Charanjit Jutla presented the PayTree payment mechanism. He started with a summary of the major steps in micro-payments systems and pointed out that it is crucial to make payments from customers to merchants computationally efficient. Public key signatures are the most reliable way of authenticating or verifying payments, but they are computationally expensive. The idea is therefore to minimize the number of public key signatures that are required in issuing or authenticating (a sequence of) certificates for payments.
Charanjit briefly explained the workings of PayWord, a scheme that explores this idea. Based on Lamport's one-time password scheme, PayWord only requires one public key signature to issue a number of payment certificates. By linking the validity of future payments to the validity of a previous payment through cheap hash functions, the cost of the signature operation is amortized.
PayWord, however, is not able to determine who the cheater is when fraud occurs. For instance, if a certificate is presented more than once for redemption, the bank does not know if the customer double spent it, or if the merchant colluded with another merchant. Also, it is not well suited for web surfing, because payment certificates generated by a signature can not be spent with different merchants.
The idea of PayTree was then presented. It is based on Merckle's authentication tree scheme, and uses the following data structure: a tree whose leaf nodes are labeled by secret random values, whose internal nodes are labeled by the hash value of the nodes' successors, and whose root is signed. Because of the tree structure, PayTree is more flexible and allows payments to different merchants to be made using different parts of the tree. This means that multiple merchants can now share the cost of a public key signature. Charanjit proceeded to describe ways of issuing and verifying payments in three different scenarios. In the first scenario, a tree is used to pay only one merchant; in the second scenario, a tree is used to pay multiple honest merchants; in the last scenario, multiple merchants with arbitrary behaviors are considered. The computational complexity of each of the cases is presented.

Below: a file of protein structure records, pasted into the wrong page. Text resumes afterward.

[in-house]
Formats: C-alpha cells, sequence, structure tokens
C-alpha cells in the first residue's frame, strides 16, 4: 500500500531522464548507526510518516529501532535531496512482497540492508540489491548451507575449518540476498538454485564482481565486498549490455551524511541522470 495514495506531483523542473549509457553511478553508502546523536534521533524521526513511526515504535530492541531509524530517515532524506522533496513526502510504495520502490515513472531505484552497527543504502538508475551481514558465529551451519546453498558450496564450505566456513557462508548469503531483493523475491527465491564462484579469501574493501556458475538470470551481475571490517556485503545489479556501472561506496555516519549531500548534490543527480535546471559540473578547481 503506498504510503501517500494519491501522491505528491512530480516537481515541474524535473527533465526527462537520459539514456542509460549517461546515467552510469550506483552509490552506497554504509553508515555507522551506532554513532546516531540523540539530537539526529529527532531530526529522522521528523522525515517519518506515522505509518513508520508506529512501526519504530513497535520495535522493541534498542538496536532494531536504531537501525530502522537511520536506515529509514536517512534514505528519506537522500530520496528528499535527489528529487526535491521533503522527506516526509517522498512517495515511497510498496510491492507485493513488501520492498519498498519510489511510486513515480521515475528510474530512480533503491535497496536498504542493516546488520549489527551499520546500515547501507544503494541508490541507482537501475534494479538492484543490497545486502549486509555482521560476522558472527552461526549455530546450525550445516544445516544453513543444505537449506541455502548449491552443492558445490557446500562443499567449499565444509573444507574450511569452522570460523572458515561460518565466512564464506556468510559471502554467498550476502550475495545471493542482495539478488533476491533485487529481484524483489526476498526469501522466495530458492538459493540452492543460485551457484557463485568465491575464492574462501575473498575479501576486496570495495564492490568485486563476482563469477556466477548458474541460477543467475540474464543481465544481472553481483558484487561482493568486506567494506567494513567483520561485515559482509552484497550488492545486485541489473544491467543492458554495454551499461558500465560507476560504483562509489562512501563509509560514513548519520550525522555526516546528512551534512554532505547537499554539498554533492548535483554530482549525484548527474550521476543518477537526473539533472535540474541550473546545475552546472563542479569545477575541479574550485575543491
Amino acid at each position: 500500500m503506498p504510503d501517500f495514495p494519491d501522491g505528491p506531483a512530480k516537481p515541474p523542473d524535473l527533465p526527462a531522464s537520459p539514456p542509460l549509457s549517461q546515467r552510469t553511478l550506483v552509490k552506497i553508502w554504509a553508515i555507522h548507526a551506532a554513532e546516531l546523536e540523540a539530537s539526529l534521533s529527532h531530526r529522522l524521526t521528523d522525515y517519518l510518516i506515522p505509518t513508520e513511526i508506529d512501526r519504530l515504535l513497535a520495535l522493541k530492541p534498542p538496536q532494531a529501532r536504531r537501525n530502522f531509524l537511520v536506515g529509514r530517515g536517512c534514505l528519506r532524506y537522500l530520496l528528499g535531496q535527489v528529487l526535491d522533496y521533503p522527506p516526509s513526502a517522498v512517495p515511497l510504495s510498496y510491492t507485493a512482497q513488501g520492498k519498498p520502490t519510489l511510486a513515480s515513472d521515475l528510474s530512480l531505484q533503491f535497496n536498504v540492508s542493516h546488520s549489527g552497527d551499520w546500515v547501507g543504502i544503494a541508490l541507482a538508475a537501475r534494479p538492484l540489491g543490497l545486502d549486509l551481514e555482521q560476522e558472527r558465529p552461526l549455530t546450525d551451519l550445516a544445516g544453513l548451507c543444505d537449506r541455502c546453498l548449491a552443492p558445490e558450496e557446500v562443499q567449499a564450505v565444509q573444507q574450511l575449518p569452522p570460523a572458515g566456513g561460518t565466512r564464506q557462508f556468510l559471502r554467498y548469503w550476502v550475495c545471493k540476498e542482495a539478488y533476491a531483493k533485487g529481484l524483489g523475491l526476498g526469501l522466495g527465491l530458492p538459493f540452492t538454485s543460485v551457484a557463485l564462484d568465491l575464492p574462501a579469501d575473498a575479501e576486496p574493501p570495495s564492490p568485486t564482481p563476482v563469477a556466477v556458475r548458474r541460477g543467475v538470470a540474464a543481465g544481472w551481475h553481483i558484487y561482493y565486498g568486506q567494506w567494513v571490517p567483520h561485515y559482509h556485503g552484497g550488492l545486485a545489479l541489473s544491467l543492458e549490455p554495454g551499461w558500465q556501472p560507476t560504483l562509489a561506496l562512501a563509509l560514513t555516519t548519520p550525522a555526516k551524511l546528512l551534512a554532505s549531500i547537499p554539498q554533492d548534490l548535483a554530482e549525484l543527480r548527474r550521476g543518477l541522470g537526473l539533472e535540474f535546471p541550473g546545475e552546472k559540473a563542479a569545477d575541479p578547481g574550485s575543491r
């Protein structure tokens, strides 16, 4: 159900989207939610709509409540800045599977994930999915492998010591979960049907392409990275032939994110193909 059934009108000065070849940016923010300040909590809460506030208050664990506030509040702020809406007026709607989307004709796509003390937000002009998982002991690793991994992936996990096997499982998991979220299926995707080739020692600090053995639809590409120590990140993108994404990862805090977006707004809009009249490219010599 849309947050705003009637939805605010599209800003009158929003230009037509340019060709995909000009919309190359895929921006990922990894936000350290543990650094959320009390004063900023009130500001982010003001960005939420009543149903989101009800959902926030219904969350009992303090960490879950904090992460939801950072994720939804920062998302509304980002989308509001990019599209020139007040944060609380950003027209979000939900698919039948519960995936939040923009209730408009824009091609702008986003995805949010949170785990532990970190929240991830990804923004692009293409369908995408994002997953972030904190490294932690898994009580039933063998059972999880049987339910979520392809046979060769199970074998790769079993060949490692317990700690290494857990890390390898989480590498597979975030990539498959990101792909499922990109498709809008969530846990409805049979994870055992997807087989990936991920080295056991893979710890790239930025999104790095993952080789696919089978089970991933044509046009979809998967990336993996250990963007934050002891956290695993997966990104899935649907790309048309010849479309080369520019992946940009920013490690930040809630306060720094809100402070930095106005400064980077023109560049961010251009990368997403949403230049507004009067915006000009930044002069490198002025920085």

In the basic PayTree mechanism, the individual payments all share the same value and each tree has a pre-defined total value associated with it. But PayTree can be slightly modified to implement trees with multiple denominations, unlimited payment potential or divisible coins. It can also be used as a module of other payment systems.
Someone in the audience commented that the flexibility of PayTree increases bandwidth and storage consumption. Charanjit agreed.